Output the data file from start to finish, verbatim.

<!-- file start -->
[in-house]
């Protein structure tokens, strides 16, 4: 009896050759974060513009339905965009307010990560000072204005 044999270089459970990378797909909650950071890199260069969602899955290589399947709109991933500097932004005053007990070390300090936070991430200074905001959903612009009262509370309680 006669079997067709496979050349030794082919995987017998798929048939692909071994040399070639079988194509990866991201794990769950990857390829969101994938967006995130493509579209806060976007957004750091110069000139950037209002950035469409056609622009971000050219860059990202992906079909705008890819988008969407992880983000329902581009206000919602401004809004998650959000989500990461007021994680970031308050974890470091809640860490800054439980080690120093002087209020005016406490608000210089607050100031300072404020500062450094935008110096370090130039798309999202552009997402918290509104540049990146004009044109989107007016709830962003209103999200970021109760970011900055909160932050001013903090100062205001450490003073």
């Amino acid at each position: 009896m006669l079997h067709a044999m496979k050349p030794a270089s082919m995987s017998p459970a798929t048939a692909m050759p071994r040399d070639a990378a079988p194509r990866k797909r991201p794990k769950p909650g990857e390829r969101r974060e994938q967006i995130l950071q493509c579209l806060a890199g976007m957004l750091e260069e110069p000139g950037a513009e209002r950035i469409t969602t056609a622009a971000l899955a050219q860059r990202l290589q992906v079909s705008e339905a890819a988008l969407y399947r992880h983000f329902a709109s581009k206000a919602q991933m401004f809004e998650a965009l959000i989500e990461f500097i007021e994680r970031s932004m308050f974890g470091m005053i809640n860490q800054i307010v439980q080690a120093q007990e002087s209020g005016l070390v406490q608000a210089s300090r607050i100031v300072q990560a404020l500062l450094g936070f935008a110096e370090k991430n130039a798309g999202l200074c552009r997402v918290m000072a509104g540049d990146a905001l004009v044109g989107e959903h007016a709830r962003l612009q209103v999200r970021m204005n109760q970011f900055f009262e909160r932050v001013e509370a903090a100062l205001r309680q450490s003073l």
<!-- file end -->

[in-house]
């Protein structure tokens, strides 16, 4: 009896050759974060513009339905965009307010990560000072204005 044999270089459970990378797909909650950071890199260069969602899955290589399947709109991933500097932004005053007990070390300090936070991430200074905001959903612009009262509370309680 006669079997067709496979050349030794082919995987017998798929048939692909071994040399070639079988194509990866991201794990769950990857390829969101994938967006995130493509579209806060976007957004750091110069000139950037209002950035469409056609622009971000050219860059990202992906079909705008890819988008969407992880983000329902581009206000919602401004809004998650959000989500990461007021994680970031308050974890470091809640860490800054439980080690120093002087209020005016406490608000210089607050100031300072404020500062450094935008110096370090130039798309999202552009997402918290509104540049990146004009044109989107007016709830962003209103999200970021109760970011900055909160932050001013903090100062205001450490003073």
């Amino acid at each position: 009896m006669l079997h067709a044999m496979k050349p030794a270089s082919m995987s017998p459970a798929t048939a692909m050759p071994r040399d070639a990378a079988p194509r990866k797909r991201p794990k769950p909650g990857e390829r969101r974060e994938q967006i995130l950071q493509c579209l806060a890199g976007m957004l750091e260069e110069p000139g950037a513009e209002r950035i469409t969602t056609a622009a971000l899955a050219q860059r990202l290589q992906v079909s705008e339905a890819a988008l969407y399947r992880h983000f329902a709109s581009k206000a919602q991933m401004f809004e998650a965009l959000i989500e990461f500097i007021e994680r970031s932004m308050f974890g470091m005053i809640n860490q800054i307010v439980q080690a120093q007990e002087s209020g005016l070390v406490q608000a210089s300090r607050i100031v300072q990560a404020l500062l450094g936070f935008a110096e370090k991430n130039a798309g999202l200074c552009r997402v918290m000072a509104g540049d990146a905001l004009v044109g989107e959903h007016a709830r962003l612009q209103v999200r970021m204005n109760q970011f900055f009262e909160r932050v001013e509370a903090a100062l205001r309680q450490s003073l």